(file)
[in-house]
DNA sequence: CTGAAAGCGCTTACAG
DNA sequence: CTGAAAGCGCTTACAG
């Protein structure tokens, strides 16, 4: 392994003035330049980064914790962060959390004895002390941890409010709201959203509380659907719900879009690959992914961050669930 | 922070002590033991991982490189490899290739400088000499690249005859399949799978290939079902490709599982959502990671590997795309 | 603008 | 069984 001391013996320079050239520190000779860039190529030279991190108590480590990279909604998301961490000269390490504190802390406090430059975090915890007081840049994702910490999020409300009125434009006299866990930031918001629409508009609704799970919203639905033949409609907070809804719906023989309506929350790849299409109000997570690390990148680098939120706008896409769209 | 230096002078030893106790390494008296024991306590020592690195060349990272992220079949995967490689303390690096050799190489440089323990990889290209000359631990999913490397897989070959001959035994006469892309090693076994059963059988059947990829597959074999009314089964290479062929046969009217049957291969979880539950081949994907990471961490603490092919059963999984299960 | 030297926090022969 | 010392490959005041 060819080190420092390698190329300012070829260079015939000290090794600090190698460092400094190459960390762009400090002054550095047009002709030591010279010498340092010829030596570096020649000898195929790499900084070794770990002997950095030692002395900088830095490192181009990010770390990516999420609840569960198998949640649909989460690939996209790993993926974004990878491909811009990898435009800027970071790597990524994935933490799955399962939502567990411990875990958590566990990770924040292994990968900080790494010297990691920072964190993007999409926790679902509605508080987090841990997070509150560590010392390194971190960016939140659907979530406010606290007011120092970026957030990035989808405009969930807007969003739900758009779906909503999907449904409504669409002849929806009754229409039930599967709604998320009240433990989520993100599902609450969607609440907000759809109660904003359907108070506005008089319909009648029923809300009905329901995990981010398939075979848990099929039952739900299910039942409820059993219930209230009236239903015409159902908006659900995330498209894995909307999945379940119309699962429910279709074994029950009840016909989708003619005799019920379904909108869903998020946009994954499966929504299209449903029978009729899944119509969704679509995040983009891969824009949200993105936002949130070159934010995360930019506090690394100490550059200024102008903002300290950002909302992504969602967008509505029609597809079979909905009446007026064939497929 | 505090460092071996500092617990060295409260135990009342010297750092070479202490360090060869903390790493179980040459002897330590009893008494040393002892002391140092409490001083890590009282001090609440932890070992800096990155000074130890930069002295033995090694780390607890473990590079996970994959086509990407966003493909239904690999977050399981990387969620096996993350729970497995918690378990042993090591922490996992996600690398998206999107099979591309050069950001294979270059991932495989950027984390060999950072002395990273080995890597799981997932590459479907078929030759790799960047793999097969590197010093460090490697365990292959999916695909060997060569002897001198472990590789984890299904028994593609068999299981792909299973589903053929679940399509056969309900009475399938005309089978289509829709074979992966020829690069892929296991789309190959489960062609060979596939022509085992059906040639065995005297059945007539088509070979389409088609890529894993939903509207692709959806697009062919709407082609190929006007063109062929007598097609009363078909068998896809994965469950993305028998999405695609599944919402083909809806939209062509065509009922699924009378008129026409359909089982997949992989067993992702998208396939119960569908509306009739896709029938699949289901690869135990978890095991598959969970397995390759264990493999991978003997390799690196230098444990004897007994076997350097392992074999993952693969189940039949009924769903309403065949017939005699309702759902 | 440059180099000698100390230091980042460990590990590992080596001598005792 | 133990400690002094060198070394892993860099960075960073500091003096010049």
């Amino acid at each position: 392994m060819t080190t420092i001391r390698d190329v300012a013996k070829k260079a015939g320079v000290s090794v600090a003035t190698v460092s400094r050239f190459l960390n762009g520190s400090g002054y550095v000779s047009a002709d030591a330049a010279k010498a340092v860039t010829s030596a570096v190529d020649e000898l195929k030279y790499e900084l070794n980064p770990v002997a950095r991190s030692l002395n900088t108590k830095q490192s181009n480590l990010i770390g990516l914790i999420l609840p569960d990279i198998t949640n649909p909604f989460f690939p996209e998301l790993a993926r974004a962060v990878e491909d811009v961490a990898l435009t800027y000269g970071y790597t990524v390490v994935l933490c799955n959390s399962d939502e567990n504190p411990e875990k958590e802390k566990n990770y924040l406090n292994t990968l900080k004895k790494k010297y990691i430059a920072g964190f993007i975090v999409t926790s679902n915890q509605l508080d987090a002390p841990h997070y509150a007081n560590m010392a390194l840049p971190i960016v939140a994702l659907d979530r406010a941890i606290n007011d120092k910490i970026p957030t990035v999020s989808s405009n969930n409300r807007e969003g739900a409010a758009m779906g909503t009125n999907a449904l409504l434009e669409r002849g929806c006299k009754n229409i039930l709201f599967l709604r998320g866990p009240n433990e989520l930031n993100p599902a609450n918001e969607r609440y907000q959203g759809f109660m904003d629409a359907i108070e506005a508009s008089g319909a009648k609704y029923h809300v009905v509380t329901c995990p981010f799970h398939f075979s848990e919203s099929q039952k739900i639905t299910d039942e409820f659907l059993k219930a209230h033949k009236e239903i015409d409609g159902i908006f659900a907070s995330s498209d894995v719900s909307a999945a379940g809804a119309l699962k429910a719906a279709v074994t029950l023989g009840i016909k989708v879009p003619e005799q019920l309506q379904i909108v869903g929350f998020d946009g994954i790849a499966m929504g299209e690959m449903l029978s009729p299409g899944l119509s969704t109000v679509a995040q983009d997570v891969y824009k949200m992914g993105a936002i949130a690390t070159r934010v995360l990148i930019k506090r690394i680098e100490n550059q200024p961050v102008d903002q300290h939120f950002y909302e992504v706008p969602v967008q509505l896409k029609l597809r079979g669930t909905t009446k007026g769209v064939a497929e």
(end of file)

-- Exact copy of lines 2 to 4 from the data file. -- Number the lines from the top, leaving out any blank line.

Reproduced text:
DNA sequence: CTGAAAGCGCTTACAG
DNA sequence: CTGAAAGCGCTTACAG
């Protein structure tokens, strides 16, 4: 392994003035330049980064914790962060959390004895002390941890409010709201959203509380659907719900879009690959992914961050669930 | 922070002590033991991982490189490899290739400088000499690249005859399949799978290939079902490709599982959502990671590997795309 | 603008 | 069984 001391013996320079050239520190000779860039190529030279991190108590480590990279909604998301961490000269390490504190802390406090430059975090915890007081840049994702910490999020409300009125434009006299866990930031918001629409508009609704799970919203639905033949409609907070809804719906023989309506929350790849299409109000997570690390990148680098939120706008896409769209 | 230096002078030893106790390494008296024991306590020592690195060349990272992220079949995967490689303390690096050799190489440089323990990889290209000359631990999913490397897989070959001959035994006469892309090693076994059963059988059947990829597959074999009314089964290479062929046969009217049957291969979880539950081949994907990471961490603490092919059963999984299960 | 030297926090022969 | 010392490959005041 060819080190420092390698190329300012070829260079015939000290090794600090190698460092400094190459960390762009400090002054550095047009002709030591010279010498340092010829030596570096020649000898195929790499900084070794770990002997950095030692002395900088830095490192181009990010770390990516999420609840569960198998949640649909989460690939996209790993993926974004990878491909811009990898435009800027970071790597990524994935933490799955399962939502567990411990875990958590566990990770924040292994990968900080790494010297990691920072964190993007999409926790679902509605508080987090841990997070509150560590010392390194971190960016939140659907979530406010606290007011120092970026957030990035989808405009969930807007969003739900758009779906909503999907449904409504669409002849929806009754229409039930599967709604998320009240433990989520993100599902609450969607609440907000759809109660904003359907108070506005008089319909009648029923809300009905329901995990981010398939075979848990099929039952739900299910039942409820059993219930209230009236239903015409159902908006659900995330498209894995909307999945379940119309699962429910279709074994029950009840016909989708003619005799019920379904909108869903998020946009994954499966929504299209449903029978009729899944119509969704679509995040983009891969824009949200993105936002949130070159934010995360930019506090690394100490550059200024102008903002300290950002909302992504969602967008509505029609597809079979909905009446007026064939497929 | 505090460092071996500092617990060295409260135990009342010297750092070479202490360090060869903390790493179980040459002897330590009893008494040393002892002391140092409490001083890590009282001090609440932890070992800096990155000074130890930069002295033995090694780390607890473990590079996970994959086509990407966003493909239904690999977050399981990387969620096996993350729970497995918690378990042993090591922490996992996600690398998206999107099979591309050069950001294979270059991932495989950027984390060999950072002395990273080995890597799981997932590459479907078929030759790799960047793999097969590197010093460090490697365990292959999916695909060997060569002897001198472990590789984890299904028994593609068999299981792909299973589903053929679940399509056969309900009475399938005309089978289509829709074979992966020829690069892929296991789309190959489960062609060979596939022509085992059906040639065995005297059945007539088509070979389409088609890529894993939903509207692709959806697009062919709407082609190929006007063109062929007598097609009363078909068998896809994965469950993305028998999405695609599944919402083909809806939209062509065509009922699924009378008129026409359909089982997949992989067993992702998208396939119960569908509306009739896709029938699949289901690869135990978890095991598959969970397995390759264990493999991978003997390799690196230098444990004897007994076997350097392992074999993952693969189940039949009924769903309403065949017939005699309702759902 | 440059180099000698100390230091980042460990590990590992080596001598005792 | 133990400690002094060198070394892993860099960075960073500091003096010049």